This story was updated on August 25, 2020. The audio (above) reflects an earlier version of this essay.
I live in the Berkeley Hills, an area that’s considered at risk for fires. Every fall, I wonder whether my neighborhood will be the next to burn down.
When I was younger, I remember thinking about what it would be like to evacuate our house, what I would bring if we had to leave in the middle of the night. While it was a real fear, I could never truly imagine my house on fire.
My parents have talked about leaving our house for years. Now, with deadly, destructive fires in the North, East and South Bay becoming the new normal, that possibility has become more and more real.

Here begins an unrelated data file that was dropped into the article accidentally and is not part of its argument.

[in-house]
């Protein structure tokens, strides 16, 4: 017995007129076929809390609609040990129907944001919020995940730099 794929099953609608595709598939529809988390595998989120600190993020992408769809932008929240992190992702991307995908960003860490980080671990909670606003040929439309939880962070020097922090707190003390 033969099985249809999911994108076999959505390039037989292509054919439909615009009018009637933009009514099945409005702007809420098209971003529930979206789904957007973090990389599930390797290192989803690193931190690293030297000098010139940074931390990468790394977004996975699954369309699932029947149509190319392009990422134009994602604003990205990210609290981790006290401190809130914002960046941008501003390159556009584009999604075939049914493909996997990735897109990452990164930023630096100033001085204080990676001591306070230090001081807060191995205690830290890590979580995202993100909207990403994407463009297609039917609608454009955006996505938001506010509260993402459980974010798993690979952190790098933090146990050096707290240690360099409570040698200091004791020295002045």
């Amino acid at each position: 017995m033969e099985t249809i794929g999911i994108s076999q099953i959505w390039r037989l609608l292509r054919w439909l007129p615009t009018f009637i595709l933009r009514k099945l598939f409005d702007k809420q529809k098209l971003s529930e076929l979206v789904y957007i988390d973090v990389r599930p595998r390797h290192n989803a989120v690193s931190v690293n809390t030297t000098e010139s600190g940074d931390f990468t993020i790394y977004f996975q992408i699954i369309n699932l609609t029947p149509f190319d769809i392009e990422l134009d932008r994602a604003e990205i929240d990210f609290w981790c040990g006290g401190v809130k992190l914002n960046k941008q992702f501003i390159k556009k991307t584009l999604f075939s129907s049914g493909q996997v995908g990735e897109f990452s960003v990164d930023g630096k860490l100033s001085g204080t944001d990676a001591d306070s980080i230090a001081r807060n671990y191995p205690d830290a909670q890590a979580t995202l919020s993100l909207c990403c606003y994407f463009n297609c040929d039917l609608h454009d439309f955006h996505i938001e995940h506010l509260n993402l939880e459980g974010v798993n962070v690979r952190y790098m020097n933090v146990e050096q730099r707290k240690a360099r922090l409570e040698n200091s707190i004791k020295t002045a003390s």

While the idea of moving out of my childhood home saddens me, my parents’ decision makes sense. No matter the memories our house has, I understand their concern when I smell smoke as I leave the house or see brown clouds of smog from our window.
It’s terrifying to think my home could burn down because of a lightning storm, like those that caused the current wildfires, a faulty transmission line, like in the fire that destroyed the town of Paradise, or whatever other accidents spark fire seasons for years to come.